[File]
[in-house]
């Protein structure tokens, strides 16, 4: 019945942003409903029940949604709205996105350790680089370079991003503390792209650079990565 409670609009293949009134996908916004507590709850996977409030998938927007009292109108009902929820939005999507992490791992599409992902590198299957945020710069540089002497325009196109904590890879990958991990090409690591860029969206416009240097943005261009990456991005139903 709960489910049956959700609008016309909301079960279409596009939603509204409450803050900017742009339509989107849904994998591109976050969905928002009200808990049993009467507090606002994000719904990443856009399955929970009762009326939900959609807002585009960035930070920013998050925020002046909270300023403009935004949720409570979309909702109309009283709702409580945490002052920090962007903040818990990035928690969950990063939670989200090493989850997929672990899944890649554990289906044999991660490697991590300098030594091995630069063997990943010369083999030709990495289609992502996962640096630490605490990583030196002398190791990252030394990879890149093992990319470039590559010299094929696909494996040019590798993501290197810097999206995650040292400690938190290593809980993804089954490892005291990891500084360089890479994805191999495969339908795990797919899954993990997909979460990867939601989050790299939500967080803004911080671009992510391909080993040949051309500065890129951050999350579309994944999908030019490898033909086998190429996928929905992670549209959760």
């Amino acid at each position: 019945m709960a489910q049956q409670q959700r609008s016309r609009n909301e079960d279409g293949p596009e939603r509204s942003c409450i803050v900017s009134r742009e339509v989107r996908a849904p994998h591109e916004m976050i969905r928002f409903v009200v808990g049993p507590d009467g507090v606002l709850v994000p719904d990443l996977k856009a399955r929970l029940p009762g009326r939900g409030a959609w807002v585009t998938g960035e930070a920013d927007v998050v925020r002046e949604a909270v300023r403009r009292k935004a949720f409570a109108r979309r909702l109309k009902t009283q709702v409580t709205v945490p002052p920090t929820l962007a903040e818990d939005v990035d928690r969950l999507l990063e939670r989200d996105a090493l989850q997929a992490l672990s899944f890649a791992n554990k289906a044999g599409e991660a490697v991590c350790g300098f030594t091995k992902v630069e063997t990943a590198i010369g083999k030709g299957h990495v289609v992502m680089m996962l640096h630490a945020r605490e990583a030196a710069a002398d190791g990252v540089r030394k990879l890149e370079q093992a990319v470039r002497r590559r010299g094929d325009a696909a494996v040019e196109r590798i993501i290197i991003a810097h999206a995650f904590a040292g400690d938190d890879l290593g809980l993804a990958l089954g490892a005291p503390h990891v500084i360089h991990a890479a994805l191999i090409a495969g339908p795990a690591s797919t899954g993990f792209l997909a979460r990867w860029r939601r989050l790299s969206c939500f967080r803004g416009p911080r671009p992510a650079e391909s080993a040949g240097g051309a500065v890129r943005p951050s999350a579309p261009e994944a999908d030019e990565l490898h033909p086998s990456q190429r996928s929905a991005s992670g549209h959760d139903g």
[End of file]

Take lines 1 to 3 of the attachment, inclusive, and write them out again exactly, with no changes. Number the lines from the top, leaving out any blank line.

[in-house]
């Protein structure tokens, strides 16, 4: 019945942003409903029940949604709205996105350790680089370079991003503390792209650079990565 409670609009293949009134996908916004507590709850996977409030998938927007009292109108009902929820939005999507992490791992599409992902590198299957945020710069540089002497325009196109904590890879990958991990090409690591860029969206416009240097943005261009990456991005139903 709960489910049956959700609008016309909301079960279409596009939603509204409450803050900017742009339509989107849904994998591109976050969905928002009200808990049993009467507090606002994000719904990443856009399955929970009762009326939900959609807002585009960035930070920013998050925020002046909270300023403009935004949720409570979309909702109309009283709702409580945490002052920090962007903040818990990035928690969950990063939670989200090493989850997929672990899944890649554990289906044999991660490697991590300098030594091995630069063997990943010369083999030709990495289609992502996962640096630490605490990583030196002398190791990252030394990879890149093992990319470039590559010299094929696909494996040019590798993501290197810097999206995650040292400690938190290593809980993804089954490892005291990891500084360089890479994805191999495969339908795990797919899954993990997909979460990867939601989050790299939500967080803004911080671009992510391909080993040949051309500065890129951050999350579309994944999908030019490898033909086998190429996928929905992670549209959760």
């Amino acid at each position: 019945m709960a489910q049956q409670q959700r609008s016309r609009n909301e079960d279409g293949p596009e939603r509204s942003c409450i803050v900017s009134r742009e339509v989107r996908a849904p994998h591109e916004m976050i969905r928002f409903v009200v808990g049993p507590d009467g507090v606002l709850v994000p719904d990443l996977k856009a399955r929970l029940p009762g009326r939900g409030a959609w807002v585009t998938g960035e930070a920013d927007v998050v925020r002046e949604a909270v300023r403009r009292k935004a949720f409570a109108r979309r909702l109309k009902t009283q709702v409580t709205v945490p002052p920090t929820l962007a903040e818990d939005v990035d928690r969950l999507l990063e939670r989200d996105a090493l989850q997929a992490l672990s899944f890649a791992n554990k289906a044999g599409e991660a490697v991590c350790g300098f030594t091995k992902v630069e063997t990943a590198i010369g083999k030709g299957h990495v289609v992502m680089m996962l640096h630490a945020r605490e990583a030196a710069a002398d190791g990252v540089r030394k990879l890149e370079q093992a990319v470039r002497r590559r010299g094929d325009a696909a494996v040019e196109r590798i993501i290197i991003a810097h999206a995650f904590a040292g400690d938190d890879l290593g809980l993804a990958l089954g490892a005291p503390h990891v500084i360089h991990a890479a994805l191999i090409a495969g339908p795990a690591s797919t899954g993990f792209l997909a979460r990867w860029r939601r989050l790299s969206c939500f967080r803004g416009p911080r671009p992510a650079e391909s080993a040949g240097g051309a500065v890129r943005p951050s999350a579309p261009e994944a999908d030019e990565l490898h033909p086998s990456q190429r996928s929905a991005s992670g549209h959760d139903g």